HARARE - The International Monetary Fund (IMF) says Zimbabwe needs to act now if it is to reverse the deepening economic difficulties.
The institution’s head of mission to Zimbabwe Domenico Fanizza said the investment-hungry country needed not wait any longer, but act on its policies.
Our senior business reporter Ndakaziva Majaka speaks to Fanizza, who was recently in Zimbabwe for a final review of the Staff Monitored Programme (SMP), on the country’s economic prospects. Below are excerpts of the interview.
Q: Since you are in the country for the third and final review of the SMP as well as Article IV consultations, what has been your impression of economic reform progress in the country?
A: The Zimbabwean economy is in difficult conditions and the difficulties have worsened. I would say that the El Nino-induced drought, the low prices of raw materials (international price of course) and the appreciation of the dollar visa vie the South African Rand have hit the economy hard.
Gold is projected to be slow also in 2016 — 1,12 percent… or something like that… this will greatly affect Zimbabwe as it expects higher gold production which will be exported. And because of external shocks and structural problems of the Zimbabwean economy this is not good.
Q: What are some of these structural problems that Zimbabwe is facing?
A: Issues like the fact that the budget cannot deal with the shocks is a problem on its own together with the fact that the level of public and private investment is too low.
These are major problems that need to be addressed as soon as possible because the situation is dire. I may suggest that Zimbabwe cannot wait.
Reforms need to start and as part of that the re-engagement with the international community, the process needs to move forward because that is the only way in which development can be successful.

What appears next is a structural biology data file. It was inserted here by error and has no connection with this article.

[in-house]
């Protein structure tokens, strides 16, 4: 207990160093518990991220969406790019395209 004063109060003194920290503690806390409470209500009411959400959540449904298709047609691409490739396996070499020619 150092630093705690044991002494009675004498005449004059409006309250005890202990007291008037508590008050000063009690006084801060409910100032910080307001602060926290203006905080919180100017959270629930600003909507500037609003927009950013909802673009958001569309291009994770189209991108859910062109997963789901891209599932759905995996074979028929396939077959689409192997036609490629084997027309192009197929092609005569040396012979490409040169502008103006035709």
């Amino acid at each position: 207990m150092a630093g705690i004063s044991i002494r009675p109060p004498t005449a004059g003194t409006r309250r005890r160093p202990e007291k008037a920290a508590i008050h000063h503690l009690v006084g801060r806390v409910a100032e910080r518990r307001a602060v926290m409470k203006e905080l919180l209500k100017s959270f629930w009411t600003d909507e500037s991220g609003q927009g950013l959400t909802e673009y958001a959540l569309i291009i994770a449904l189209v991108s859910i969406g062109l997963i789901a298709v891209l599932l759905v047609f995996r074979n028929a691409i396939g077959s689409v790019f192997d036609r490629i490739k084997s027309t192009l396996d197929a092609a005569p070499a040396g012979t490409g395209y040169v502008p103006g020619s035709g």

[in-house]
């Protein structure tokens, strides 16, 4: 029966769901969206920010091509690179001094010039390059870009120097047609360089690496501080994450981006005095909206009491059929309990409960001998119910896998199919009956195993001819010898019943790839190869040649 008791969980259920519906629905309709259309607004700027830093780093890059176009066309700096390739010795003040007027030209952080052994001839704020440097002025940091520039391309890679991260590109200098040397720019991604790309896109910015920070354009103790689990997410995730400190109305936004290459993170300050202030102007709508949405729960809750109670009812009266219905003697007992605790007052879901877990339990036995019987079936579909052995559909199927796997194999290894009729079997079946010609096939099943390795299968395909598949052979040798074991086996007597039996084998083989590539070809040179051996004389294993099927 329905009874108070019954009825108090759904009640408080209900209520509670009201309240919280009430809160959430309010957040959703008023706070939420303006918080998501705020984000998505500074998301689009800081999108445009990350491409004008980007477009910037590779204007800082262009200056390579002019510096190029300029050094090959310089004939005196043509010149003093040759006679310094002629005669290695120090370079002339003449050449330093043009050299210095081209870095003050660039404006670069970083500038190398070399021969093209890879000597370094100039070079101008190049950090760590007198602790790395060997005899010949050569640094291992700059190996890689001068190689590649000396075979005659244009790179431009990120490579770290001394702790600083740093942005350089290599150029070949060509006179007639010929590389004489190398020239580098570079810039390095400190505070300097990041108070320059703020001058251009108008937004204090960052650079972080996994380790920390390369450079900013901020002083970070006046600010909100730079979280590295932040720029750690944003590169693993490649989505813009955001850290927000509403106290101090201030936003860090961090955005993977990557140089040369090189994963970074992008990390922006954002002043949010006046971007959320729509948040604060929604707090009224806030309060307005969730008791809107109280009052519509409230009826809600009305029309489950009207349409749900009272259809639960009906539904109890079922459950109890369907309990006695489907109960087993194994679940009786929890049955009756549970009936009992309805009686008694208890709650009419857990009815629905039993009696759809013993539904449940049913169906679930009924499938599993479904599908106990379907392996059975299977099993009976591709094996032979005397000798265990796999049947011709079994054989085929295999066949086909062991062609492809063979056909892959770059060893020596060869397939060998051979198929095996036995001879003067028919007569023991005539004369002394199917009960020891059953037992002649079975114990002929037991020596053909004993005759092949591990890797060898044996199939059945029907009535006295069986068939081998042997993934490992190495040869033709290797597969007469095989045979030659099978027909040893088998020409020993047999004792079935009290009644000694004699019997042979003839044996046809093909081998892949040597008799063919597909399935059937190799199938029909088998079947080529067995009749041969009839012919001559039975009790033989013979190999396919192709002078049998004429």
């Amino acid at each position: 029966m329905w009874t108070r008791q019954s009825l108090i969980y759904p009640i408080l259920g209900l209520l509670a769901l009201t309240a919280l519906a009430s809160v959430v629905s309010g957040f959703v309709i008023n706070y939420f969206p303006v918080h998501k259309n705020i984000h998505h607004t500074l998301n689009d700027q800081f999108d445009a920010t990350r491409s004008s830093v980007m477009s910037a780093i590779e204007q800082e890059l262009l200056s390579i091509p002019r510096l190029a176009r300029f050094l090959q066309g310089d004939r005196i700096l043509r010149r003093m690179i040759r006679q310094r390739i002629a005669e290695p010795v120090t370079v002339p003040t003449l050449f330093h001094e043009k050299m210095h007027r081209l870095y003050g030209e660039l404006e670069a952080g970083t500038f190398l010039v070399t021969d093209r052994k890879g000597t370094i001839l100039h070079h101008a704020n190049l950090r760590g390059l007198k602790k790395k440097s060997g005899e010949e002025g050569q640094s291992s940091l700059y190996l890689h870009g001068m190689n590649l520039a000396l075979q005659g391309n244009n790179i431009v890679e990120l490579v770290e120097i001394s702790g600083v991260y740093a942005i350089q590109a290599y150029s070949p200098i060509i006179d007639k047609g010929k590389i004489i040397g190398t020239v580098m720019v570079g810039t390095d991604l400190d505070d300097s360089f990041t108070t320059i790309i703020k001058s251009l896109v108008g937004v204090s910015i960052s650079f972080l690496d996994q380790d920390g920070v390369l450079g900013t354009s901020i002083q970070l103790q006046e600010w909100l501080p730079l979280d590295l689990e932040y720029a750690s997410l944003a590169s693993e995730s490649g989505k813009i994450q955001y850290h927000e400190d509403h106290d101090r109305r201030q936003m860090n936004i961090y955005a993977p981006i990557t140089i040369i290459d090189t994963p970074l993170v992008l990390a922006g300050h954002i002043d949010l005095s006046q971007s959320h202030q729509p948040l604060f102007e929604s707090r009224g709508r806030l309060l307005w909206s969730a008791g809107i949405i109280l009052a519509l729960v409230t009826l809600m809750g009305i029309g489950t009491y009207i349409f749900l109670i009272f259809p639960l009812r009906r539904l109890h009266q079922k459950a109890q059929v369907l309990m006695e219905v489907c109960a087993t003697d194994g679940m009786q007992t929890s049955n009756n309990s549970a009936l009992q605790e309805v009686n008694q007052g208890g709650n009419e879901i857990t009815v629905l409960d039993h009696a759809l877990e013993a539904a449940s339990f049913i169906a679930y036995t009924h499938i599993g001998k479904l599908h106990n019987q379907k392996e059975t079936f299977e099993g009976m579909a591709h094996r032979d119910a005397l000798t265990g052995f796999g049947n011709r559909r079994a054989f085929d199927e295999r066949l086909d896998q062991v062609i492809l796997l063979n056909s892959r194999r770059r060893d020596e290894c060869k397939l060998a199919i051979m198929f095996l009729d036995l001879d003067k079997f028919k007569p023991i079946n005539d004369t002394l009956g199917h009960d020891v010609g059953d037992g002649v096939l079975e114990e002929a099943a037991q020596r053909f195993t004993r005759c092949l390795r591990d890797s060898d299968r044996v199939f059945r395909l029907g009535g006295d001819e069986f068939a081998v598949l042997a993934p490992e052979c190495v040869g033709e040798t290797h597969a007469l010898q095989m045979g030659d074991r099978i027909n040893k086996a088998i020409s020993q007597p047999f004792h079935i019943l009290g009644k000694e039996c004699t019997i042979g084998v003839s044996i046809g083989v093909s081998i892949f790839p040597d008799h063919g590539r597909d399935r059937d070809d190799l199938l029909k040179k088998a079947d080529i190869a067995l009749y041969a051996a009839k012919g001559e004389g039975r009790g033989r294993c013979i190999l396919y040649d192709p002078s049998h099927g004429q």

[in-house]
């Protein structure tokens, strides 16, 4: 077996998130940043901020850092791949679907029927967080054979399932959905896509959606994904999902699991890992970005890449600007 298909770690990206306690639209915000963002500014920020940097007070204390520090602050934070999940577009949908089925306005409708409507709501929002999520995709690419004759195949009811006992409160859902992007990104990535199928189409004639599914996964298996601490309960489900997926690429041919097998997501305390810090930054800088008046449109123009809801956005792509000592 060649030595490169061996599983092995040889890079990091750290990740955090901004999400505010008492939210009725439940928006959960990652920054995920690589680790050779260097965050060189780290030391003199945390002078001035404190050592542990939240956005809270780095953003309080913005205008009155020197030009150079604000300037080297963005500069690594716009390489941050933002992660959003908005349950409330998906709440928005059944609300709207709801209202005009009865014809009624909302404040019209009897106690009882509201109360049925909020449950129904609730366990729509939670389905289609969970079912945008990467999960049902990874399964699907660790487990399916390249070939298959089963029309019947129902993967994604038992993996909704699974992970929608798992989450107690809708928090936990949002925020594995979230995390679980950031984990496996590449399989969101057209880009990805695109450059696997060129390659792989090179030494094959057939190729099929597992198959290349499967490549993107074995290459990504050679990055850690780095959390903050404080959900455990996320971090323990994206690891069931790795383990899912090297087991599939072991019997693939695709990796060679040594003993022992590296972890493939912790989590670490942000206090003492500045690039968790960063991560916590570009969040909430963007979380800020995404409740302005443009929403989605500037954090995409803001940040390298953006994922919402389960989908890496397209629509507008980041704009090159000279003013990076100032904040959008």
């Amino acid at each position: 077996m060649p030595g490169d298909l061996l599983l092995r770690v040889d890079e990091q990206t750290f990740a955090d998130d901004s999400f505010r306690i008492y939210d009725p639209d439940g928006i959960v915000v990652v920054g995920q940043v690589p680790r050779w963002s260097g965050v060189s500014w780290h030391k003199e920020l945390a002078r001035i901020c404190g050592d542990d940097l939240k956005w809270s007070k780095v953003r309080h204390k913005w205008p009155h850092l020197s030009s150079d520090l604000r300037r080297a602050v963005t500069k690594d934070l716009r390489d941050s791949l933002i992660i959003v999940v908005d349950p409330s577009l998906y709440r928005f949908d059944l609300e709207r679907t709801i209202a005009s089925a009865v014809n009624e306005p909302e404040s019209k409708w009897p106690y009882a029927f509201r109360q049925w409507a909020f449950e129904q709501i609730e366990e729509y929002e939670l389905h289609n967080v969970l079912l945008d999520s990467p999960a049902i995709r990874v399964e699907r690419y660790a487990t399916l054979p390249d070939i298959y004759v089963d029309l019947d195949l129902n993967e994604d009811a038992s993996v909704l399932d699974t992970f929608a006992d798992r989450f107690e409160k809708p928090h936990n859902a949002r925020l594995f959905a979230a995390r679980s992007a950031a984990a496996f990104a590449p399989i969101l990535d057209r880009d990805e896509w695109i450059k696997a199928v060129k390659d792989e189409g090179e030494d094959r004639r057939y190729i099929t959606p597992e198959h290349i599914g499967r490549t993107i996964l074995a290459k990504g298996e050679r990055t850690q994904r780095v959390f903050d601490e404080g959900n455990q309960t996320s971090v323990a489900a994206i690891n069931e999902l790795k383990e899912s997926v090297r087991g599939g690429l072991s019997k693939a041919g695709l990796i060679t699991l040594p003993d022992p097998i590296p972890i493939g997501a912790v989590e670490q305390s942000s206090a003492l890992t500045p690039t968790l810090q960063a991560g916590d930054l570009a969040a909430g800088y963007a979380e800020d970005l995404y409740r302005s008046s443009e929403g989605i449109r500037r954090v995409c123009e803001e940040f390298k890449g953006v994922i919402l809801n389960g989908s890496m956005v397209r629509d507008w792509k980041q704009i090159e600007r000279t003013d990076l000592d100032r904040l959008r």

Strong reforms move towards transforming the economy together with normalising relations with the international financial institutions and also bilateral creditors and official creditors so the country can access financing to support its transformation process.
Q: In regards to the SMP, has Zimbabwe made any progress in meeting the scheme’s set benchmarks?
A: From the start allow me to say the SMP was a preliminary programme that did not want to address the underlying issues in the economy but wanted to build a track record that could be used to show that Zimbabwe was serious in its attempt to re-engage with the IMF.
So, it was a preparatory programme and just the initial step… so do not be surprised that during the time Zimbabwe has not solved the underlying issues.
The objective was showing that the country can live within its means and does not accumulate more debt and also show that the Zimbabwe can implement some key reforms that would be required in a real ambitious economic reform programme that could warrant financial support from the IMF.
And on that, Zimbabwe has succeeded in building this record. The country has made progress and building a strategy for the re-payment of its arrears was a key moment of that. The issue now is to move in implementing the Lima agreements and that should be done in a context of a more ambitious programme that the Fund could support.
Q: Judging from what you have deduced from the progress made under the SMP, do you think that Zimbabwe can now access funds from the IMF?
A: Well, one preliminary thing is for Zimbabwe to re-pay its arrears to the IMF and other institutions.
Then an ambitious reform programme must be developed with the authorities and discussed with the IMF. And yes, we will be walking in the direction. So, we can walk in that direction of preparing programmes that could be proposed by staff to the IMF executive board for approval.
Q: There is also the issue around Zimbabwe’s wage bill which presently consumes up to 83 percent of government revenue. Do you think that during the SMP government addressed the issue?
A: The answer is there is a lot more to be done, but government has started to tackle the issue with success.
For two years in a row, the actual wage bill has been lower than budgeted. And a number of measures have been taken to achieve savings; the issue is to place the sections in a medium term programme because you cannot reduce the wage bill overnight.